How nun is transforming farm school through sport

Source: How nun is transforming farm school through sport | Daily News

HARARE – In rural Zvimba lies St Bernard Primary School, located in the farming community of Makwiro which is now becoming a sporting hub.

Of all the people, a Catholic nun is responsible for all this transformation with St Bernard now slowly emerging into a force not to be reckoned with.

Although they were predominately focused on academics, Sister Claris Gowo’s efforts now see the school competing with traditional sporting power houses like Harare International School and Dudley Hall.

“I’m a teacher by profession, before coming into this office, I have been teaching and it has always been my wish…I have also travelled and seen that some children are not gifted in the academic area but they can still prosper and earn a living through sport,” Gowo told the Daily News on Sunday.

“That’s why I was very keen to introduce sports from the onset of the project; as a woman and also our Archbishop (Robert Ndlovu) is very eager to help the girl child.

“I think traditionally as you know the girl-child was side-lined. Priority was given to the boy child to go to school.

“Whenever there are opportunities; the first preference is given to the boy. And then for us as the church and as a nun, I think it’s also good to promote your own.”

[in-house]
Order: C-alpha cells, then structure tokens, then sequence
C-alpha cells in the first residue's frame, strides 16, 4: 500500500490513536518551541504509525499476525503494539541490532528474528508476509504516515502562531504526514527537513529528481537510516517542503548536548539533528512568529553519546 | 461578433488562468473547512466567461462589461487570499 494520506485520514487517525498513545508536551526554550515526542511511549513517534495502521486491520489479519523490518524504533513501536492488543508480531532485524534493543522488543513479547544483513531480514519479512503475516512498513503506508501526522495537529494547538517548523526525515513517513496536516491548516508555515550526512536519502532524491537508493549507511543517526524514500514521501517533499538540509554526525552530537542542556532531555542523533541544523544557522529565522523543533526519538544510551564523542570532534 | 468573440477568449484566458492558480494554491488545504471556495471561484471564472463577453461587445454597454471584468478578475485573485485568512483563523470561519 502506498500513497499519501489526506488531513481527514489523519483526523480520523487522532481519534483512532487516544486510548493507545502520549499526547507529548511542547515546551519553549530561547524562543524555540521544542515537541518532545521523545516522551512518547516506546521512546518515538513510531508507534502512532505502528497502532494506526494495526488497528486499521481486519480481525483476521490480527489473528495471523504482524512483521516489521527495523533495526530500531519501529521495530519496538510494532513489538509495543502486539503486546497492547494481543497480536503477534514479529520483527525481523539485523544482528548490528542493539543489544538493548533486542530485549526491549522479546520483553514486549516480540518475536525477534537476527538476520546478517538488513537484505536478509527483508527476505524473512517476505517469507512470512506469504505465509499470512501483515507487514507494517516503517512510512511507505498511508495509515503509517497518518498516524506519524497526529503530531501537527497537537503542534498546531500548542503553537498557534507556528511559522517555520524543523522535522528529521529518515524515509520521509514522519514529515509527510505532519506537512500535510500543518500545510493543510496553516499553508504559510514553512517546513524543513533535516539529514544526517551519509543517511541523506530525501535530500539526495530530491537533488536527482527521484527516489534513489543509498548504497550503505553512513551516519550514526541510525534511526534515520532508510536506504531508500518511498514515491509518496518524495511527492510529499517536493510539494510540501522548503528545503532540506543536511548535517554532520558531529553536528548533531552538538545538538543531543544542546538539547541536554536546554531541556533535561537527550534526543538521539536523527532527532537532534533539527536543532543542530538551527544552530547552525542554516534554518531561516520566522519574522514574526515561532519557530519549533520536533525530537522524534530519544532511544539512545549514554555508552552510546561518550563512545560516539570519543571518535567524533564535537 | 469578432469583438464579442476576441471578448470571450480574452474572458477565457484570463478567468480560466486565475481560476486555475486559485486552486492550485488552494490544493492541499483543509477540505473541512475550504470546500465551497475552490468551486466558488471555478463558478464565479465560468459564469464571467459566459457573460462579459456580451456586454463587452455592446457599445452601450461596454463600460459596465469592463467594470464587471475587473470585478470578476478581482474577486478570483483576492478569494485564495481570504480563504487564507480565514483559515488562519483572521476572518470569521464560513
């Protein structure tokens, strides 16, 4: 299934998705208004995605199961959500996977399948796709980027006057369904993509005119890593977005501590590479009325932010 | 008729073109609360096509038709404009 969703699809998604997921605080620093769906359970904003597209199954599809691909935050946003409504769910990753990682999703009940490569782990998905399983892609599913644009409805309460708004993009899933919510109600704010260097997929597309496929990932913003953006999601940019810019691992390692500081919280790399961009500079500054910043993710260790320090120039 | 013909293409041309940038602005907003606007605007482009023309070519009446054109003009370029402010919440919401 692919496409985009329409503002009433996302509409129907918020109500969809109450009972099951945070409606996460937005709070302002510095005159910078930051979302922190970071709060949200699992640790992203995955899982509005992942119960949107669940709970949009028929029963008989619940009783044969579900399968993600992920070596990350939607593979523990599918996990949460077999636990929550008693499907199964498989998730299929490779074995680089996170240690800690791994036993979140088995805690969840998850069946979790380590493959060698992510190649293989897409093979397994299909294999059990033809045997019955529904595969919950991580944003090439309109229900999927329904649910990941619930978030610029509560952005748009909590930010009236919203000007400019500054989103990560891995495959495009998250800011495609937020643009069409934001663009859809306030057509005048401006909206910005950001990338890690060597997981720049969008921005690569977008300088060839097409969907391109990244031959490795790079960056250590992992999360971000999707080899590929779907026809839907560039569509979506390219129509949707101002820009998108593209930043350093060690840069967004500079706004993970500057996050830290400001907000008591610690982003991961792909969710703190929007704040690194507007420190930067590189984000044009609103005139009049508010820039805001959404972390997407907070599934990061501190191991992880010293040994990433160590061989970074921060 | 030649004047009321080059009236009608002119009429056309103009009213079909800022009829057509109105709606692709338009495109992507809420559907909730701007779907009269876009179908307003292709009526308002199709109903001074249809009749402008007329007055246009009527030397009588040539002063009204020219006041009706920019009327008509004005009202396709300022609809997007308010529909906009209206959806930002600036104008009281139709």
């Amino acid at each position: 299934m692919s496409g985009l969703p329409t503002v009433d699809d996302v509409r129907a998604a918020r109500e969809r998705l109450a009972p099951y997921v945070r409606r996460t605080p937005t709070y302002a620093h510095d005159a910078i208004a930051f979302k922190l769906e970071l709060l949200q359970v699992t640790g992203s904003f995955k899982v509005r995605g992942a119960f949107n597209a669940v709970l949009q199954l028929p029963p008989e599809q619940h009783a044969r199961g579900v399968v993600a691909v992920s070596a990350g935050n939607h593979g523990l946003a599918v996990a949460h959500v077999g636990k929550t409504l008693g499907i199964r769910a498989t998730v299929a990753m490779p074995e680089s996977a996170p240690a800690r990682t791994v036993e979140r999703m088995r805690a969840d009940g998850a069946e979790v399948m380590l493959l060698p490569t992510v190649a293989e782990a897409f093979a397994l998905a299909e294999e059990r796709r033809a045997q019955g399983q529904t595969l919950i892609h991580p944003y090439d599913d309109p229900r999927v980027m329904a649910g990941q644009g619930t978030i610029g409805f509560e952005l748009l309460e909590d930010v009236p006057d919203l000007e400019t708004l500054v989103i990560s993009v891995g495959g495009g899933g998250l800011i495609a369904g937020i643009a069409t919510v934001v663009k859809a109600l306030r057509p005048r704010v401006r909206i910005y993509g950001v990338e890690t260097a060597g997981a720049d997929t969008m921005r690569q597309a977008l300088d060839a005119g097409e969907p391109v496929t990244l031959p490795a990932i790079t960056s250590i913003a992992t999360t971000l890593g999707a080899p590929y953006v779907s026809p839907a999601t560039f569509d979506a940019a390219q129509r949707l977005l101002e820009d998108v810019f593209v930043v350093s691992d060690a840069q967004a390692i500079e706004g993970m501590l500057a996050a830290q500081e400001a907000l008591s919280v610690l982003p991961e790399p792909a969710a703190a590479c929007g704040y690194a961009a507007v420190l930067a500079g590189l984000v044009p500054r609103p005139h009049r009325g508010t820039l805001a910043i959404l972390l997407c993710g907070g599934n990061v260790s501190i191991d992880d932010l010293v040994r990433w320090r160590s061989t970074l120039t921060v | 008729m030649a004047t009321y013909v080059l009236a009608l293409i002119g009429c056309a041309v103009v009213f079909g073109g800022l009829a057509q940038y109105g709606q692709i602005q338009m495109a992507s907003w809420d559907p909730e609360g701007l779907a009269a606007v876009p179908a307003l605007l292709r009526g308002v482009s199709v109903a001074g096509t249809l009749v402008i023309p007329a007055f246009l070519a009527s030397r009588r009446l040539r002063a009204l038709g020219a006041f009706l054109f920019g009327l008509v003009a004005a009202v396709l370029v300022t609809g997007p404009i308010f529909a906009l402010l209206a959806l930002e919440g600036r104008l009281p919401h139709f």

The school was formed in 1963 as a farm school in the Archdiocese of Harare and catered for day scholars only.

However, since 2017, the school opened its doors to boarders which also meant Gowo had to rethink on how they were going to lure students.

“Realising that we now have to start a boarding school which attracts pupils from all over the country or the world, we didn’t want to disappoint our new students hence we engaged people like Edmore Mutetwa (former David Livingstone basketball coach) to start training sports to the day scholars before the boarders even came,” she said.

“We introduced a new culture of doing things so that those who come for boarding school they come into an existing culture because if we had remained operating the school like a farm school the mentality and the attitude of pupils would have been very difficult to convince.

“We wanted to prove a point that any child anywhere despite their location they can come, learn and do anything here so we had to introduce a new culture of sports in 2014 going forward.”

Ex-St Bernard Sports teacher Ignatius Vambe kick-started the process before he eventually moved to the Ministry of sports.

“He (Vambe) is now working with the Ministry of Sports as one of the directors. When he got that appointment as director that’s when we now engaged Mutetwa and he has been with us since 2016,” Gowo said.

“I can say that when he (Mutetwa) took over from Vambe, up to now the culture of sports has actually gone up. Our students are now learning and interacting with children from the high performing schools.

“Our pupils are performing very well in sports compared to previous years when they will look down upon themselves and say ‘We are just children from a farm school’.